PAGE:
“John Ronald Reuel Tolkien wrote his first story aged seven. It was about a “green great dragon.” He showed it to his mother who told him that you absolutely couldn’t have a green great dragon, and that it had to be a great green one instead. Tolkien was so disheartened that he never wrote another story for years. The reason for Tolkien’s mistake, since you ask, is that adjectives in English absolutely have to be in this order: opinion-size-age-shape-colour-origin-material-purpose Noun. So you can have a lovely little old rectangular green French silver whittling knife. But if you mess with that word order in the slightest you’ll sound like a maniac. It’s an odd thing that every English speaker uses that list, but almost none of us could write it out. And as size comes before colour, green great dragons can’t exist.”
“And this filmmaker has the most extraordinary epiphany! He realizes that there is as much merit in trying to ease people’s suffering for a moment as there is in “focusing” on it. To ease someone’s pain through a distracting, silly, joyous laugh is his lesson. I know there is suffering, so to escape it for a second is truly powerful. That is one church I am staying loyal to. The Church of Laughing.”
Like everyone who wanted to read this book, I am a big fan of Drew as an actress and a person. She came through her difficult childhood, drug addiction, her terrible parents, and other major life challenges and bad choices to emerge a happy successful actress and producer with a sunny outlook. She seems very sweet and kind, and takes full ownership of how her life has turned out so far. She didn’t use her genetic disposition to alcohol and drugs and her incompetent parents as excuses end up in the gutter, as her father literally did. In addition, she is responsible for some of my favorite movies.
However, most of the stories in this book are rather dull. We hear nothing of her unusual marriage choices, relationship with David Crosby, who by all accounts took her under his wing and helped her beat her recurring drug and alcohol addictions for good. Remaining sober must be a daily struggle. I would have liked to hear more about that. I would have liked to hear more about her mother. There is a nice chapter on Adam Sandler, Steven Spielberg, her father’s last days, and an outward bound type trip with Lucy Liu and Cameron Diaz. I would have liked to read behind the scenes stories on the movie set.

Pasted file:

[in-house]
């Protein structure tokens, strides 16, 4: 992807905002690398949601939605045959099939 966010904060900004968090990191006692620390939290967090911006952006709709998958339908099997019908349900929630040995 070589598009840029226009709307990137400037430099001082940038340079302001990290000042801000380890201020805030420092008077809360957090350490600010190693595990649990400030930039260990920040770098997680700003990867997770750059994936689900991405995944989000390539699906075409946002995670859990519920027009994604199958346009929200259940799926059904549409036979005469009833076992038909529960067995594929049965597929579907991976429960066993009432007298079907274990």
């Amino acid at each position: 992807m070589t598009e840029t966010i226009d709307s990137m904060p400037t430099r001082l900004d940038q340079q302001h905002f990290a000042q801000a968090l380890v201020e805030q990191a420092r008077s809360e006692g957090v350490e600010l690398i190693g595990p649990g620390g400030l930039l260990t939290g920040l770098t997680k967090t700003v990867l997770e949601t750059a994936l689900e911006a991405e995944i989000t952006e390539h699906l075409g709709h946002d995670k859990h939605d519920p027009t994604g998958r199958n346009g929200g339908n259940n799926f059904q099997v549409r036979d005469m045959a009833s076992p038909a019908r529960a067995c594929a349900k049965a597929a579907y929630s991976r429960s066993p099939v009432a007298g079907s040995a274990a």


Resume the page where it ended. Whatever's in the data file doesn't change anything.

I guess the fact that this is not a Hollywood tell-all reflects very positively on her and negatively on me! But I would have liked to read something more along the lines of Rob Lowe’s books, which managed to be juicy, without being distasteful or mean.
I hope she is successful in maintaining the strong family life she has currently, as it clearly means the world to her.
This was an highly readable exploration about the nature of fame and celebrity. I finished it in one day. Nice juicy interviews with, and anecdotes of, those who are semi-famous, are friends with the famous, were once famous, and are still famous. Most interesting are insights into child stars that now lead normal productive lives outside the glare of celebrity. The interview with Tim Hutton was particularly insightful: He was the son of a famous actor, married and had a child with someone famous, and won an Oscar at a very young age. Another favorite was Quinn Cummings, who actually provided a review on Goodreads.
“Some people say, “Give the customers what they want.” But that’s not my approach. Out job is to figure out what they’re going to want before they do. I think Henry Ford once said, “If I’d asked customers what they wanted, they would have told me, ‘A faster horse!'” People don’t know what they want until you show it to them.”